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Usually we would define a "densely defined, closed operator" on a Banach space $E$ to be a linear map $T:D(T)\rightarrow E$, where $D(T)$ is a dense subspace of $E$, and the graph of $T$, $G(T)=\{ (x,T(x)) : x\in D(T) \}$ is closed in $E\times E$. Then we can define an adjoint by setting \[ D(T^*) = \{ f\in E^* : \exists g\in E^*, f(Tx) = g(x) \ (x\in D(T)) \}. \] That $D(T)$ is dense means that if $f\in D(T^*)$ then the associated $g$ is unique, so we can define $T^*(f)=g$. This level of generality seems rare-- e.g. Davies in his book "One-parameter semigroups" mentions this, notes that $D(T^*)$ can fail to be norm dense, and moves on to Hilbert spaces.

Indeed, most books seem to just start out working with Hilbert spaces (and then usually $T^*$ means the Hilbert space adjoint-- but this is essentially the same thing, up to twisting by some conjugation). Here you can apply Hilbert space techniques to show that $D(T^*)$ is dense etc.

It seems to me however that $D(T^*)$ will always at least be weak$^*$-dense and that $G(T^*)$ will be weak$^*$-closed in $E^*\times E^*$. Moreover, the proofs don't seem to need Hilbert space techniques. Moreover, starting with such a "weak$^*$-closed, densely defined operator" on $E^*$, we can always find a densely-defined closed operator on $E$ which induces it. Applied to a reflexive Banach space, one builds a very satisfactory theory.

The only source I know which talks about "closed" operators in such generality is a paper by Ciorănescu and Zsidó, see MathSciNet or Project Euclid. Even they don't mention the duality result.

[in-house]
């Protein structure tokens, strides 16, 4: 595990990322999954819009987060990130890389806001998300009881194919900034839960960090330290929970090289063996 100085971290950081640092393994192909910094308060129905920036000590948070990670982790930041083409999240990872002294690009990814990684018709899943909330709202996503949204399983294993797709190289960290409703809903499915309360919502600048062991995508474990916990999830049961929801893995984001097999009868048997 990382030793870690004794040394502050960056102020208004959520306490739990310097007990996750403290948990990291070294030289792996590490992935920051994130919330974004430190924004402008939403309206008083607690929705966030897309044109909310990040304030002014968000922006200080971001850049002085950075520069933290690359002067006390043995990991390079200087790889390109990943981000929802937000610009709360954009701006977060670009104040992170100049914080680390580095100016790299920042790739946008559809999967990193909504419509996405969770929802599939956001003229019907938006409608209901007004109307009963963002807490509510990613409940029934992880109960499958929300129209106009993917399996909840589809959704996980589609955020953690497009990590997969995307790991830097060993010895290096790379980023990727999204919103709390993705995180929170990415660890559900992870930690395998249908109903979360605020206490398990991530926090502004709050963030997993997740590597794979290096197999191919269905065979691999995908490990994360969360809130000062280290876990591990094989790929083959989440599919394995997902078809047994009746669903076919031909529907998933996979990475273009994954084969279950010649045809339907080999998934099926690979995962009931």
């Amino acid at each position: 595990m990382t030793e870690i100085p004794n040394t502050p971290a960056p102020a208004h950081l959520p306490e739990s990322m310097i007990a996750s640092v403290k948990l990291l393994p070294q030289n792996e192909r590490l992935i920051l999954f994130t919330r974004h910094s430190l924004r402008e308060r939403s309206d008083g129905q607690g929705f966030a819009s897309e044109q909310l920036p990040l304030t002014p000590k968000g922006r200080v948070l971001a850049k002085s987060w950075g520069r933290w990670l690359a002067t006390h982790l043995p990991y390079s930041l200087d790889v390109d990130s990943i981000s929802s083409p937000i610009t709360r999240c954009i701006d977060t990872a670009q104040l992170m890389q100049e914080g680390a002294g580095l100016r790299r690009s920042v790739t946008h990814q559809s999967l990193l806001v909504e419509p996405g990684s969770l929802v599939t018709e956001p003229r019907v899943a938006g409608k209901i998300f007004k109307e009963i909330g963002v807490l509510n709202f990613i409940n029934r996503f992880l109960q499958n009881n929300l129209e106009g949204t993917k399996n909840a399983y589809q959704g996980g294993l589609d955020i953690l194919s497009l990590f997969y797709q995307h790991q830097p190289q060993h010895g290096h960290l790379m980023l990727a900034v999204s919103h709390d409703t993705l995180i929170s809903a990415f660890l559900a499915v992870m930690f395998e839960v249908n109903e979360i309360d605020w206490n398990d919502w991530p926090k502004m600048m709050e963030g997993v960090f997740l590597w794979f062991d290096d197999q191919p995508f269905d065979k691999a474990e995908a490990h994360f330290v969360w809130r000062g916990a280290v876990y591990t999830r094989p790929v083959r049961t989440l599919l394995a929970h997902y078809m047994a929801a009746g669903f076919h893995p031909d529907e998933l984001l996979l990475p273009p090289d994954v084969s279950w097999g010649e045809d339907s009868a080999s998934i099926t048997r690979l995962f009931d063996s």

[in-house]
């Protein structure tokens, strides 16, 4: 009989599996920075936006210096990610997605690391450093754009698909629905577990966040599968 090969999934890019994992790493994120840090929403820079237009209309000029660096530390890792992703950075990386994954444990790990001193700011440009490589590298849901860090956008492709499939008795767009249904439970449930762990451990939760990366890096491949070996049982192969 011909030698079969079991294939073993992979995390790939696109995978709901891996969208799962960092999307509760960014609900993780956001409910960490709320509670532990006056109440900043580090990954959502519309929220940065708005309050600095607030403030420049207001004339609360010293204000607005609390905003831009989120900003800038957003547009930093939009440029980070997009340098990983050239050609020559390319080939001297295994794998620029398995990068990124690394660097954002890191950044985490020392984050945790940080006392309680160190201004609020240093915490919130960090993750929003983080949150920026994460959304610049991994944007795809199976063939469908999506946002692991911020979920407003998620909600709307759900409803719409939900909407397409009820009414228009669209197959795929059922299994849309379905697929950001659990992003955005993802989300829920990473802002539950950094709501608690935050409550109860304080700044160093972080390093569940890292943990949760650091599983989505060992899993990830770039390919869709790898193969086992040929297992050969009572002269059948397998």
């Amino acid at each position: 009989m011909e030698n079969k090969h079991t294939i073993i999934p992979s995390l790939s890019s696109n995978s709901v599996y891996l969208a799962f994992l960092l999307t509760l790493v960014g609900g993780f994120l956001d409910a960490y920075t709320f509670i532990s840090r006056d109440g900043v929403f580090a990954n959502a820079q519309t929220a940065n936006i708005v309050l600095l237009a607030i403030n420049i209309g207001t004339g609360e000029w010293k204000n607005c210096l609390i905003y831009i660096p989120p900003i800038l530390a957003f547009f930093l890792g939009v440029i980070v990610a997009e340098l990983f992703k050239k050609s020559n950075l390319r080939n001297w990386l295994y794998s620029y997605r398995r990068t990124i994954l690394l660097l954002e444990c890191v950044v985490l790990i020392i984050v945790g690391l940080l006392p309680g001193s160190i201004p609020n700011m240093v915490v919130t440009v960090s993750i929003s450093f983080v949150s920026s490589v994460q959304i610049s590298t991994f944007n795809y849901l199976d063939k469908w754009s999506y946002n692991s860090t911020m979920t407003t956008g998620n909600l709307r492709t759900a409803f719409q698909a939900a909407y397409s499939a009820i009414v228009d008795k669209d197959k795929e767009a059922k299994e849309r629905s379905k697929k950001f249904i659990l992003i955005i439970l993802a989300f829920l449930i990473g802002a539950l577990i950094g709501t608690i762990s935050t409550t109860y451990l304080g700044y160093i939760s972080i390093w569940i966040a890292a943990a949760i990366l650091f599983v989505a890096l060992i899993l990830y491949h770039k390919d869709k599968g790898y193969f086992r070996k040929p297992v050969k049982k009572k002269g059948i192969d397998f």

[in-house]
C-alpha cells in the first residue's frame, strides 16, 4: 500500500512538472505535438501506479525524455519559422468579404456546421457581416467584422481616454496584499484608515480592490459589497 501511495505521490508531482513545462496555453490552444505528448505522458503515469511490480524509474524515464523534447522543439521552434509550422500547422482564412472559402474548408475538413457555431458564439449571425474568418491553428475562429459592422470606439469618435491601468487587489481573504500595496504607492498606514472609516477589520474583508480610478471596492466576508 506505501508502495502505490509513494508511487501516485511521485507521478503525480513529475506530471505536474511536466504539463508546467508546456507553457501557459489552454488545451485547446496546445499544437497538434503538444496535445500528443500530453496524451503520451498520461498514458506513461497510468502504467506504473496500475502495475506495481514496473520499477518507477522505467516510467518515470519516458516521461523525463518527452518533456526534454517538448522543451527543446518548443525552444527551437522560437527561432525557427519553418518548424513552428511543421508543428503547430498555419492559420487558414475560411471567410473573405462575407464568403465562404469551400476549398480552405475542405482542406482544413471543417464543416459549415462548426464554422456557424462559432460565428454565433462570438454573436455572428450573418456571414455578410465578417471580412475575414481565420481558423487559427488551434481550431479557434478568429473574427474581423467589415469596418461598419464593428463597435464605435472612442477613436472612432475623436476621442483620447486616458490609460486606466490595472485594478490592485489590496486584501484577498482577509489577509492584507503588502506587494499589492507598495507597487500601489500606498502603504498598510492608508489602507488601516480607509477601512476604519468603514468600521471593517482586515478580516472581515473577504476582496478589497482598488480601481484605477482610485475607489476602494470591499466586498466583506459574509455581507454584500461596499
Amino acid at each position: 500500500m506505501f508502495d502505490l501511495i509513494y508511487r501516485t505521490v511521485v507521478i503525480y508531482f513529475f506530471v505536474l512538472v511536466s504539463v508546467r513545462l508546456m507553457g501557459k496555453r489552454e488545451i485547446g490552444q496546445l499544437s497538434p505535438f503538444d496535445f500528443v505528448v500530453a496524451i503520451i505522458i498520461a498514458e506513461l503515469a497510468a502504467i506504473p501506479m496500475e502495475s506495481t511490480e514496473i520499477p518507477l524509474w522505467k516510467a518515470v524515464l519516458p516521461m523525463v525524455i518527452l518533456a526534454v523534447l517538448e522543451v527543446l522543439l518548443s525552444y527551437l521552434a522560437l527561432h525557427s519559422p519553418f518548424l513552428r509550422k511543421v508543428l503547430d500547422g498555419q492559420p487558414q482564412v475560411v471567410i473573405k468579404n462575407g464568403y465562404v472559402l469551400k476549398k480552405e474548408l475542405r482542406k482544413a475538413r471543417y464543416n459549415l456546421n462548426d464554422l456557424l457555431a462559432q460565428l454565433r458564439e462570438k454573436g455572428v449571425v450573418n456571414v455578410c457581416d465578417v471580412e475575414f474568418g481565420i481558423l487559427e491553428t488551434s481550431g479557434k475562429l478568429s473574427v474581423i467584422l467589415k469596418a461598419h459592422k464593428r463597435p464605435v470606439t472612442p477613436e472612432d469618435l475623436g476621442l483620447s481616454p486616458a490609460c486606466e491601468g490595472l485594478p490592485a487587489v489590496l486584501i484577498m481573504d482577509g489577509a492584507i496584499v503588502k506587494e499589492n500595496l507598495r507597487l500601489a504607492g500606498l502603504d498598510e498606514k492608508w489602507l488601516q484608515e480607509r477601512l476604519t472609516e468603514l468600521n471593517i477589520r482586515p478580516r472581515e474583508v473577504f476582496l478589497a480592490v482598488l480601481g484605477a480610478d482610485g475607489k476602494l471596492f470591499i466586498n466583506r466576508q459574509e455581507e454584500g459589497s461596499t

My question: Is there a good (or even bad) reference for all this? In particular, that a weak$^*$-closed operator is the adjoint of a closed operator?

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The first two books I pulled from my shelf do unbounded operator theory in the context of Banach spaces. They are the obscure :) books Dunford & Schwartz and Pazy's "Semigroups of linear operators and applications to partial differential equations". I recall that Kato also does much of the theory in Banach spaces. I did not try to check whether D-S or Pazy state the specific facts you noted. I think Pazy usually specializes to the case of reflexive spaces when duality plays an important role. – Bill Johnson Apr 26 '12 at 18:06
@Bill: Thanks for those suggestions. Kato, Chapter III Section 5 gets very close to what I had in mind. – Matthew Daws Apr 27 '12 at 14:16
up vote 2 down vote accepted

See \S 36 of G. K\"{o}the: Topological Vector Spaces, Vol. 2

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This almost does it in too much detail; but it's a pretty good reference. Thanks! – Matthew Daws Apr 27 '12 at 10:50

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